After our third lap on the track we did a little curvy loop out by the Daytona Airport. However, this section of the course was horribly marked. There were no course marshalls, only one traffic cone and a bunch of people on bikes going every which way. We followed someone that looked like they knew what they were doing, did some kind of crazy little loop, and later found out that we rode a little extra. Eric had latched onto our wheel by then as well and followed us. After our crazy little extra loop, Eric pulled up alongside and just behind of us and we all exchanged some puzzled remarks as we soft pedaled through a little technical section before getting back on what we were confident was the right course.
We came around a corner and dove into a pedestrian tunnel. I couldn’t help but tense up and clench the bars a little tighter as I heard walls rushing by me. All I could think was, “Don’t crash!” We came out of the tunnel and back onto the track. We hammered for a short stretch then made the turn to head into T2. Zack was looking down the road for a good place to slip our feet out of our shoes. Then a woman started pointing at the ground indicating to us that the dismount line was just ahead. We’d gotten our right feet out but didn’t have time to get our left feet out. So we dismounted still wearing our left cycling shoes. Then someone came screaming by us on a bike and Zack saw the actual dismount line about 50 meters ahead. We were ticked.
I clod hopped my way running with one cycling shoe and one barefoot. We again were very out of practice and messed up turning our bike to rack it. Finally, I got around and removed my helmet and left shoe. I got my running shoes on, grabbed the run tether, stepped into it and we were off. Transition 2 seemed to take forever though. I held back just a bit on the run through T2 using that time to let my legs lose the jelly feeling so that I could really open it up on the run.
Bike Time: 29min 25sec
Transition 2: 2min 31sec
“Narrow path. Hard left, hard right. We’re a little more open. Plenty of space. 6:35 pace, bring it up a bit.”
I ran with a tight upper body for the first few hundred meters as we navigated through a tight space to get out to the smooth wide open track. Once we were out on the track though I forced my shoulders to relax, my arms to swing, and my feet to kick up behind me. “High hands, relax the shoulders, show the bottom of your shoe, lean,” I kept telling myself. I felt myself beginning to flow. There were a couple times when I had to step toward Zack and I’d tighten up, but for the most part I felt in control. I found a gear that I thought I could hold but I couldn’t go past it. I tried upping the effort a few times but couldn’t find that little extra kick. My breathing was hard but not out of control.
Zack passed me a water bottle at two aid stations and I was able to wet my mouth and splash a little on my head. I continued running hard. Zack giving me constant pace updates. 6:20, 6:10, 6:05, 5:55, 6:00. I tried to stay consistent.
“I can still see Eric, let’s try to reign him in,” Zack said. I tried upping the pace. Then Grace came up to my left shoulder and passed me. I tried matching her pace, I couldn’t let Grace beat me! Grace was running out of her mind though and dropped me fast. I refocused and tried to chip away at the gap Grace had opened up on me little by little. But the gap kept growing and I wasn’t getting any faster.
I tried imagining Thibaud, or Antoine, or Brad, or Aaron running up behind me. I tried every mental trick I knew but the extra gear just wasn’t there. Zack kept reminding me to lean. I leaned and my pace would improve, but then I’d lose concentration and struggle.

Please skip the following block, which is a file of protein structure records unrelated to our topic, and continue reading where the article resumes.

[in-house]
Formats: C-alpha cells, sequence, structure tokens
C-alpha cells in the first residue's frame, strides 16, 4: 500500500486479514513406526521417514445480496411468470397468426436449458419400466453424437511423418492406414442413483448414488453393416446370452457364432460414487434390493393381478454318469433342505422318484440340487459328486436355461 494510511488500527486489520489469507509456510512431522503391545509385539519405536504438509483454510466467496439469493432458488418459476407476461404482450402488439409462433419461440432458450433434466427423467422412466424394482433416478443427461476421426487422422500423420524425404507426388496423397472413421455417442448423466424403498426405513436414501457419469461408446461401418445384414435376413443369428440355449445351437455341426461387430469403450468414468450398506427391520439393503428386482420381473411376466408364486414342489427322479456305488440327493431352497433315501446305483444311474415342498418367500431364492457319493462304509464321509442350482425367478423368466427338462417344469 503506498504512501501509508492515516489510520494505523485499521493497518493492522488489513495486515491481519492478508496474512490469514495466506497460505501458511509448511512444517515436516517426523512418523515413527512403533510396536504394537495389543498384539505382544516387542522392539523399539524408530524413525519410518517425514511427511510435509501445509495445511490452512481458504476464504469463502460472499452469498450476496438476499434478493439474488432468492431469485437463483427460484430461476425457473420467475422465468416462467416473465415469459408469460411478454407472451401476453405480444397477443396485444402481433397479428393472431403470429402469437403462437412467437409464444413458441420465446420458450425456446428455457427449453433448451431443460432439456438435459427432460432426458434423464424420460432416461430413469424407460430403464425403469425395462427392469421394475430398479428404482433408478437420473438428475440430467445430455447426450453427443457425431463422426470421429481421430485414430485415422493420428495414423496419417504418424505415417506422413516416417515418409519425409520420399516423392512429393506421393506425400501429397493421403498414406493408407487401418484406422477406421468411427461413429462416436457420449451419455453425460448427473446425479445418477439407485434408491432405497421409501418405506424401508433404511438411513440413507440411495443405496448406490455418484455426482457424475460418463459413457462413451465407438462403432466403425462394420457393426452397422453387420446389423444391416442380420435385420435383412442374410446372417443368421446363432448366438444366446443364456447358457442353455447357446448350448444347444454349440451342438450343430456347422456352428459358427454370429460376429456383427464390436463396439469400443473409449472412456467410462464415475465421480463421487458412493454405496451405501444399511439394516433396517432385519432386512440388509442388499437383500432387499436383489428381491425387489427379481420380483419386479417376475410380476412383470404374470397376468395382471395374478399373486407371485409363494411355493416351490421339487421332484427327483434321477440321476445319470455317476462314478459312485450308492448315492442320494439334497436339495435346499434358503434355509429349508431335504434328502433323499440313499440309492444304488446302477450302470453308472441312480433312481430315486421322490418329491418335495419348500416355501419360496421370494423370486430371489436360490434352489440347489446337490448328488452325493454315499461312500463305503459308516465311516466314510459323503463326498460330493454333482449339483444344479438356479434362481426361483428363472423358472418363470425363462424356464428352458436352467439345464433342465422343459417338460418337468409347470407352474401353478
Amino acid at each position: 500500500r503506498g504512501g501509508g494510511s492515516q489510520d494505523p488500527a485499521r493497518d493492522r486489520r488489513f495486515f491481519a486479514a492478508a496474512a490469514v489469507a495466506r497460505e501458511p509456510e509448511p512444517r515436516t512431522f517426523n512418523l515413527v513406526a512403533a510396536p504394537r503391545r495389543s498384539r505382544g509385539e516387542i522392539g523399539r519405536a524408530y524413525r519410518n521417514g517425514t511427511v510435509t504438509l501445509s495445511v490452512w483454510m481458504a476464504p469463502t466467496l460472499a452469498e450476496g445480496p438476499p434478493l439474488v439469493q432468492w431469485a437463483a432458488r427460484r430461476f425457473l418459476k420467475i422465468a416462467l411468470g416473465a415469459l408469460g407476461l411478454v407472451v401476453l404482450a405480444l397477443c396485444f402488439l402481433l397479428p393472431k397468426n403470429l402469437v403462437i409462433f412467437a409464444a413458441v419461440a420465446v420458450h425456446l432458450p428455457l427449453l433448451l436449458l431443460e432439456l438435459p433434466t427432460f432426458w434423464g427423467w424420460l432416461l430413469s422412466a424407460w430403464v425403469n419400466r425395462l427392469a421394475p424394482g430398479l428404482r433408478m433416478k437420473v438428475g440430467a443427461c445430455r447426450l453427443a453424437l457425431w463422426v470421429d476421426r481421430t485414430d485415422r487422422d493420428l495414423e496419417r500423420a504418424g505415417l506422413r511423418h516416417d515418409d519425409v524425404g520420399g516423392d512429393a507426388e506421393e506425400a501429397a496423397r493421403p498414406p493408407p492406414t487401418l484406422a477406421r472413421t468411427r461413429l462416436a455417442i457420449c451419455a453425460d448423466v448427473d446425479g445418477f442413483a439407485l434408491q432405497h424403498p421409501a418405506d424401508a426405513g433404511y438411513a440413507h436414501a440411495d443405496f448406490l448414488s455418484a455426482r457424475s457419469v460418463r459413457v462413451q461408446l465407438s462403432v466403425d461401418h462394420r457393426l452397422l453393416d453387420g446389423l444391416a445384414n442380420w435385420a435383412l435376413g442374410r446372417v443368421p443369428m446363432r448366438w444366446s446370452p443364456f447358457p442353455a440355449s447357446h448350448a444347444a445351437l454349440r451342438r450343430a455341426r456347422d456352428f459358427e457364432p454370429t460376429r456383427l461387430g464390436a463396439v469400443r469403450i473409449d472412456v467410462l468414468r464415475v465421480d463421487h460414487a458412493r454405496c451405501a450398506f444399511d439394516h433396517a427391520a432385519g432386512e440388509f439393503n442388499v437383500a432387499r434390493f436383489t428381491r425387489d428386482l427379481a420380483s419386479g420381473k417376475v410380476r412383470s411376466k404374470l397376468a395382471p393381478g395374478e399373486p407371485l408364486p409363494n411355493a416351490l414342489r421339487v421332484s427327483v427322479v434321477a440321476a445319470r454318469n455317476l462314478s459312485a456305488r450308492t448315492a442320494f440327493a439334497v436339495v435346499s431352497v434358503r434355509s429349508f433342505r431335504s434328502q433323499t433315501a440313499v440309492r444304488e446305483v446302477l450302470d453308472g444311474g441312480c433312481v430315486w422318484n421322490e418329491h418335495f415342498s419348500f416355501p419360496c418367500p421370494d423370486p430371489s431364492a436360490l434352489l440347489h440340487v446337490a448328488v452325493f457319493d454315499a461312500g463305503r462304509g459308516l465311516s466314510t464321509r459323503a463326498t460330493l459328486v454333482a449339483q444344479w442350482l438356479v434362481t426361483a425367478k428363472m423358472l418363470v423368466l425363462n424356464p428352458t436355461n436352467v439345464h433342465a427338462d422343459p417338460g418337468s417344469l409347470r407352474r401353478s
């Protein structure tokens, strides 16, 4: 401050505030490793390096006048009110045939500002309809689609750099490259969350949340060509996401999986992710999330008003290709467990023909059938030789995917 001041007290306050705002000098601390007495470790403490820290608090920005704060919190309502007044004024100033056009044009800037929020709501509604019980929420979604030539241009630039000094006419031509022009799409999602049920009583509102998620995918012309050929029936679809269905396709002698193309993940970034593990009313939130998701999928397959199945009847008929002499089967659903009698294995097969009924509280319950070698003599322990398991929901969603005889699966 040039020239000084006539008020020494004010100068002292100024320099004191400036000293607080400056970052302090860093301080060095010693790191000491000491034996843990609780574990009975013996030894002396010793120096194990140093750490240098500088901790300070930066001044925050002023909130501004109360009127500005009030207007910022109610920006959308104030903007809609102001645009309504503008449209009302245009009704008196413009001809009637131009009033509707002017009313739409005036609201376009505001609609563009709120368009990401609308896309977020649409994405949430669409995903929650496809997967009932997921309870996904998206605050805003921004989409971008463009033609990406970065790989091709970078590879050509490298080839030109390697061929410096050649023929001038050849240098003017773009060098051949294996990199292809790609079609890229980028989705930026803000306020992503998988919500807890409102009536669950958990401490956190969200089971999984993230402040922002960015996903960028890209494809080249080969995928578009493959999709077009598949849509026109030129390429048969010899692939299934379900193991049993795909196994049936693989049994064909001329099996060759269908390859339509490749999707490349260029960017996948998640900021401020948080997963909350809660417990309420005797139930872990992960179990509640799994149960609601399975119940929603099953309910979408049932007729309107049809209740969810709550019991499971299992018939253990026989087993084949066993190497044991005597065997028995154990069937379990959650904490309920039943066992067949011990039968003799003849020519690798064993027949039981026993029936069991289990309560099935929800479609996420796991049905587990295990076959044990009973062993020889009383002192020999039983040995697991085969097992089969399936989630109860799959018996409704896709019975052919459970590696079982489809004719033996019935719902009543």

We entered the finishing shoot and I sprinted with everything I had. We hit the finish line with no fan fair, and very few people in front or behind us. I almost wondered if we’d actually crossed the finish line because it was so empty. Guess that’s how a finish line during a pandemic is… Quiet.
Run Time: 19min 14sec
We collected our finisher medals, grabbed a bottle of water and headed toward transition. My watch had dinged 3 miles right around the start of the finishing shoot and Zack had started his run watch in transition. So we weren’t really sure what my exact run time was until we went back and looked at the results online later. Checking out Strava it looked like Eric’s run was just short of an official 3.1mi/5km run, and mine was as well. But on the other hand the race organization told us it was 5km. At the end of the day we can only run the distance we’re provided and if the race is listed as a 5k then that’s what we run and that’s our time. So I ran a 5k personal best of 19:14. For not having done any speed work since February, I was pretty darn happy with that. I was disappointed in my swim as I felt I should’ve been faster. The bike was fun although crowding prevented us from really seeing what we could do Finally, regardless of the run distance I paced it very well. Looking back at our run data on our watches and Strava later, I had only a 4sec spread from mile 1 to mile 3. Meaning my slowest mile was only 4sec slower than my fastest mile. Maybe there’s something to this pacing thing.
We collected our gear and headed back to the car to load up. Then we wandered around for a few minutes to find a place to take a couple good photos. Along the way we ran into several of my old Central Florida Triathlon teammates. Zack was quite surprised at how many people kept calling out to me by name. It was good to see a few familiar faces and to witness the excitement of a race. We unfortunately couldn’t stick around for very long though. We had to drive up to Charlotte for another week of bike fit and wind tunnel testing. So after grabbing a quick pic next to a race car we headed back to the van, got in, found some breakfast along the way and started our drive to North Carolina.
Thank you to Challenge Daytona for putting on a fun and safe race. It was great to close out this crazy 2020 with something that felt close to normal.
Thank you to USA Triathlon’s Amanda Duke and our coaches Derick, Chris and greg for helping us have a fun and safe training camp and race experience. Thanks to our dietician Sally for coming along and cheering hard, making sure we all ate right, and for helping look after Skye a few times when he needed to get out a little extra energy. And thanks to all my teammates—Zack, Howie, Hailey, Melissa, Grace, Eric and Jamie—for a great training camp week and race day. It was great to be around you all again and share so many miles, laughs and smiles again. Here’s to much more successful racing in 2021.